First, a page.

I had never, to my shame, heard of Karnack which, in my opinion, was the most magnificent ruins of the ancient Egyptian temples. Monstrously huge at one mile by two miles, I had to keep reminding myself that this wasn’t a movie set, but the real thing. I walked among gigantic columns, carved long ago with intricate hieroglyphics. I gaped in awe at enormous and majestic statues that immortalized gods and goddesses, or at least people. The sheer immensity of Karnack and the quality of the ruins took my breath away. Literally, actually, as I at one point I was running through them just to see if I could reach the other end of them. (I did. Am I really an adult?)
Swelteringly hot, dusty, and surrounded by a current-day construction site, the sights of Karnack and the memories of walking almost worshipfully among the amazing feats of craftsmanship from centuries past boggled my mind and senses. This is the Egypt I’ve read about and now got to experience.

There was so much more to our trip in and around Egypt - snorkeling in the Red Sea at Sharm El Sheik (I don’t think I will ever sea more astounding underwater life - the brilliance of the fish and the multitudes of them and variety - wow!); being, just being, at Mt. Sinai where Moses received the 10 commandments; exploring the catacombs in Alexandria; floating down the Nile in an old-fashioned felucca: dining at a palace; getting bargains (I think) at the marketplaces (shopper’s paradise!); and much more.
One last sight I will share in greater detail, though, is the quintessential Egypt - the pyramids. Just a half hour bus ride outside of Cairo, I strained my neck and eyes to get a first glimpse of them through the smog. There they were! Oh, no - that was just a tourist shop shaped like a pyramid. Aha - I saw them in the distance (for real, this time) and got more and more excited as with each bend in the road we got closer and closer to them. I was about to see one of the highlights of my entire trip!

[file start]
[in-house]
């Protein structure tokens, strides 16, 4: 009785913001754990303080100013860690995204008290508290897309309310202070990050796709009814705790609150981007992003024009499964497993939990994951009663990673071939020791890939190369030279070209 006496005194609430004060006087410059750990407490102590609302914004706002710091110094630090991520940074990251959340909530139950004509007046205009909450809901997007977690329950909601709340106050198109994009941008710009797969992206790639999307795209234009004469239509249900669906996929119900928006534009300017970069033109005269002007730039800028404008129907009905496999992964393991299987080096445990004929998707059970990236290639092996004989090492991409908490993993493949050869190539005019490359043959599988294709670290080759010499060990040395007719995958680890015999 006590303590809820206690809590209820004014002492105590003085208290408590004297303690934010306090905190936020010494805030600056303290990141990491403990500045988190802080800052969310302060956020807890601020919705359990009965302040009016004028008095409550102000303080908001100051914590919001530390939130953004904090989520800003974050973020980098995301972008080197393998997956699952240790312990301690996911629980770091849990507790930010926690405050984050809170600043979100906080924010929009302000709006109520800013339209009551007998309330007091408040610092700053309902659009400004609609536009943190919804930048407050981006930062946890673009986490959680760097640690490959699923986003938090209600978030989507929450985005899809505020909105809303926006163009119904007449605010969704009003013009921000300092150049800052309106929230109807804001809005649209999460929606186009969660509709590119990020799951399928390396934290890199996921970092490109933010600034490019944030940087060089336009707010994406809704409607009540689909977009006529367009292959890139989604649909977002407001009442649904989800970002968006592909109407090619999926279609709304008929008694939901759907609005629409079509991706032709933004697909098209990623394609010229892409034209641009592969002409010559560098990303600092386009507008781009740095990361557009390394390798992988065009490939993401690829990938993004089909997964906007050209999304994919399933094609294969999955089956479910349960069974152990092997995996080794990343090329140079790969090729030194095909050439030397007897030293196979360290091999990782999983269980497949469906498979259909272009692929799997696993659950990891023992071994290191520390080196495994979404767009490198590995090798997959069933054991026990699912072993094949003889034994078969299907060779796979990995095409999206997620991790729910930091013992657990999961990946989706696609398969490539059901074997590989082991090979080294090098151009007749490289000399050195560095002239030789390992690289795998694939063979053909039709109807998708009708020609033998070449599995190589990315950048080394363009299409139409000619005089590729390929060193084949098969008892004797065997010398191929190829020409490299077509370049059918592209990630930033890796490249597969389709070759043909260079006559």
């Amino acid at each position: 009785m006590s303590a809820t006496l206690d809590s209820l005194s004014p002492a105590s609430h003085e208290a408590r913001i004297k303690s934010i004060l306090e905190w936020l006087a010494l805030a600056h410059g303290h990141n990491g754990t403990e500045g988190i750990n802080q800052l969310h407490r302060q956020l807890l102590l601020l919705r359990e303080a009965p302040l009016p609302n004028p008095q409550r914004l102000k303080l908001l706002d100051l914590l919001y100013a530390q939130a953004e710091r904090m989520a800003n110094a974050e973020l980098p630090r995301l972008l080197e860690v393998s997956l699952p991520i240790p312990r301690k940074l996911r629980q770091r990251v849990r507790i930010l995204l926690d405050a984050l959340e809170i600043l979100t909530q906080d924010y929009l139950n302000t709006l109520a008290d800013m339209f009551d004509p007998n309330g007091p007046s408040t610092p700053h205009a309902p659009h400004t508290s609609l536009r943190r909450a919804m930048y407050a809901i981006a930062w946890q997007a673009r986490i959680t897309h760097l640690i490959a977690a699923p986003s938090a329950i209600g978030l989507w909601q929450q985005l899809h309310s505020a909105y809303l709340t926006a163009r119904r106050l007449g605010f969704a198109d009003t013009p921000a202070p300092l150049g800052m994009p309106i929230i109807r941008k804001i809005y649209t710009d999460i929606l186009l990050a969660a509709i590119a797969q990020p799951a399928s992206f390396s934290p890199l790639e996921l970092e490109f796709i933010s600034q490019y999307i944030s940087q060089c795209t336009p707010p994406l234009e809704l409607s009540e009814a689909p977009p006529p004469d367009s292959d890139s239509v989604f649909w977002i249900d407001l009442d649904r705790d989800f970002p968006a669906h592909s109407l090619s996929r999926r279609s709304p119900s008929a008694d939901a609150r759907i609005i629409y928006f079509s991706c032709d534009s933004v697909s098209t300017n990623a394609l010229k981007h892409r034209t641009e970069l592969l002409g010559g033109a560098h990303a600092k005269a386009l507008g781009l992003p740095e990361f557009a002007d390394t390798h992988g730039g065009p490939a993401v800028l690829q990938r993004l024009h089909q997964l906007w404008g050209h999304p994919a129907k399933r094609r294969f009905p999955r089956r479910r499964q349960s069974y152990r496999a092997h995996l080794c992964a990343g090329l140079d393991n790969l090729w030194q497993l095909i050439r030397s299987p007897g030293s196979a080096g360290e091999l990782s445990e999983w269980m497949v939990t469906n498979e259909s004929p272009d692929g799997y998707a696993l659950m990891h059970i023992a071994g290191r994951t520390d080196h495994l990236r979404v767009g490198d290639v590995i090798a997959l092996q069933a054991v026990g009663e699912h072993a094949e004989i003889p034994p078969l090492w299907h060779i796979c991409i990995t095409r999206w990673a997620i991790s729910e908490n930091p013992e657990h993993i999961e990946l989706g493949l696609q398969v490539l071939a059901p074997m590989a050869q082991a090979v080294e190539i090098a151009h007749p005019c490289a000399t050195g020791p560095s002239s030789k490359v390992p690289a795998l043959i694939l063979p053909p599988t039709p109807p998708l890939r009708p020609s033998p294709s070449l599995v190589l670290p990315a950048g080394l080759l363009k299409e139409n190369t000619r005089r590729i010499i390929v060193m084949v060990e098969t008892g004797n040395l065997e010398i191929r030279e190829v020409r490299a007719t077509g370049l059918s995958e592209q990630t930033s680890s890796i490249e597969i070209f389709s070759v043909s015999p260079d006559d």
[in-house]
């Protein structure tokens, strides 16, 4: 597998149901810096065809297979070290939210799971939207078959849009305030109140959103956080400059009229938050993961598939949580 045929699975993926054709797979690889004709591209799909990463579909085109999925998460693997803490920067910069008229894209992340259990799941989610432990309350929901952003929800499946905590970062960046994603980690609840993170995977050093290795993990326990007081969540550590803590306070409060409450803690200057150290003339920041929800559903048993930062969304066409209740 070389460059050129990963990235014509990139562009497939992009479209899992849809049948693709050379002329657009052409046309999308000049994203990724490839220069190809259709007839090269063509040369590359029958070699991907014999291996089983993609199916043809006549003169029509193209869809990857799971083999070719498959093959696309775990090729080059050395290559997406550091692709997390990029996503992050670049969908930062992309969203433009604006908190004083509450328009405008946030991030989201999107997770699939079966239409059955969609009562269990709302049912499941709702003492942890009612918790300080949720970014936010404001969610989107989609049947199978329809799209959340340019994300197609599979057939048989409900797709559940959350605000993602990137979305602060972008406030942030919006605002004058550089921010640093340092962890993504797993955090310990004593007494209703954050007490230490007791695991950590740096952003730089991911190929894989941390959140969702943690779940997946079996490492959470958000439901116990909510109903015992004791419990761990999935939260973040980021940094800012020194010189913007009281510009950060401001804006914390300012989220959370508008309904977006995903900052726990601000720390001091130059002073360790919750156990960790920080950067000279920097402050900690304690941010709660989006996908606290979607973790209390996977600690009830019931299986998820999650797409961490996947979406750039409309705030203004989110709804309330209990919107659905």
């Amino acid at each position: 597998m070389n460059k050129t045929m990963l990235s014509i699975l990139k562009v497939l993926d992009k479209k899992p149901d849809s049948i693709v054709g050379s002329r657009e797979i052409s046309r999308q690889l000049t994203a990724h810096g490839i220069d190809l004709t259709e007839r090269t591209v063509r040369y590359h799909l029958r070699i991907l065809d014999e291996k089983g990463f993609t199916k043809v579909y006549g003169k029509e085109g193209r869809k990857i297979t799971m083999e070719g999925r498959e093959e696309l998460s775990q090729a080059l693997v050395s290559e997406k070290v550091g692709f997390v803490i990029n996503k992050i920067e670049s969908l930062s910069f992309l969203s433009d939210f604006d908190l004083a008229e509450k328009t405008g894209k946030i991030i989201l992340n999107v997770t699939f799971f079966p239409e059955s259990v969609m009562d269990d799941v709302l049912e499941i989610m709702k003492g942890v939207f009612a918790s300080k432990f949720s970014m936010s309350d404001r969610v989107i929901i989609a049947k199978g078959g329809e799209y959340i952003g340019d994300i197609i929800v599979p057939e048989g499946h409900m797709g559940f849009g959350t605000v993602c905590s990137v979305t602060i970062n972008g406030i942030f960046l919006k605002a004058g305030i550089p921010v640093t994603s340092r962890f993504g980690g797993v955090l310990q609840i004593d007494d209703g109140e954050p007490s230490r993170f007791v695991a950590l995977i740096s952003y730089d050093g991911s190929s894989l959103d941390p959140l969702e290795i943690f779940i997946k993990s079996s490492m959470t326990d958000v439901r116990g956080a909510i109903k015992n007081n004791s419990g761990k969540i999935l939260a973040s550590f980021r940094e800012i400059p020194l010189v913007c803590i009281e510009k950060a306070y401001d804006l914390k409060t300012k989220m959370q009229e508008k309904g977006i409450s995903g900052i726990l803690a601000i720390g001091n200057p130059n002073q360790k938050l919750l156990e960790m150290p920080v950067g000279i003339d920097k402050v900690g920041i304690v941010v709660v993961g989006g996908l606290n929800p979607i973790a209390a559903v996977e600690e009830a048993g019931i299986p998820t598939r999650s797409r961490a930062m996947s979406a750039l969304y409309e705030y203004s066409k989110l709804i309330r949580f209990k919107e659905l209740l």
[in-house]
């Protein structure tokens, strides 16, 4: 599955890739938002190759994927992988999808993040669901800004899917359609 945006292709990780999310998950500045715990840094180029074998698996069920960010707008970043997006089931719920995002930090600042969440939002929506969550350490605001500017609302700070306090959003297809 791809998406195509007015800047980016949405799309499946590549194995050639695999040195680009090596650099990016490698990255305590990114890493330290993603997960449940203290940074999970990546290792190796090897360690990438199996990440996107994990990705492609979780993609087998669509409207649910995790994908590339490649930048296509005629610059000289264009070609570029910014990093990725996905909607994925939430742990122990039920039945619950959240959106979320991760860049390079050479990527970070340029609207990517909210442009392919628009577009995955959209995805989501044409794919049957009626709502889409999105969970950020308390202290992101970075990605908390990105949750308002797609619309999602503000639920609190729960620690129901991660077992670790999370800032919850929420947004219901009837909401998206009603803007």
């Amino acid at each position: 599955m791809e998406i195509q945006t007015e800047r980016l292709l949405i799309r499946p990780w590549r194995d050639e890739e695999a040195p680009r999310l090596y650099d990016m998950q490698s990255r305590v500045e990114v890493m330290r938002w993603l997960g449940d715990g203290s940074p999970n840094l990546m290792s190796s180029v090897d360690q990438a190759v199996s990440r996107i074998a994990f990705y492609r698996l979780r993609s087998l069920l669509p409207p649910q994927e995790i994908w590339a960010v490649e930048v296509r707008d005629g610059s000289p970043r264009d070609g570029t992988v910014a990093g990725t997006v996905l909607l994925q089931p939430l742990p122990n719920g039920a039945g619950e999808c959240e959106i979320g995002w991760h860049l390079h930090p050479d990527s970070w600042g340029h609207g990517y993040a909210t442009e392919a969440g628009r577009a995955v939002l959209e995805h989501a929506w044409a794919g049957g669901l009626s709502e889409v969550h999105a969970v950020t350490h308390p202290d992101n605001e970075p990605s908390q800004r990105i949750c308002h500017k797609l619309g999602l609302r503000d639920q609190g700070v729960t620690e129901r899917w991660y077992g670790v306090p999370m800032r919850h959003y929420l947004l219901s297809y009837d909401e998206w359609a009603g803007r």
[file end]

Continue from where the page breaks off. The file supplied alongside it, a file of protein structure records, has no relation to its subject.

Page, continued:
And it was. And they were. Although commercialism has encroached fairly close to the pyramids, when we drove up above the three pyramids for a view, it was just like I pictured in my mind, with lots of desert still in the background.
The stones of the mighty pyramids are not clean cut like I envisioned. (Oh my small, Westernized frame of understanding.) They are, instead, rough hewn and utterly massive. And such pyramidal-shaped perfection! As I was snapping away with my camera, I finally realized that the pyramids from one angle looked pretty much the same as the pyramids from another angle - stones going up at a triangular slant. Huh! The engineering feat and gargantuan size of these monuments are almost beyond belief, even when actually staring at them. Camel rides down and around the desert surrounding the pyramids are available here, too.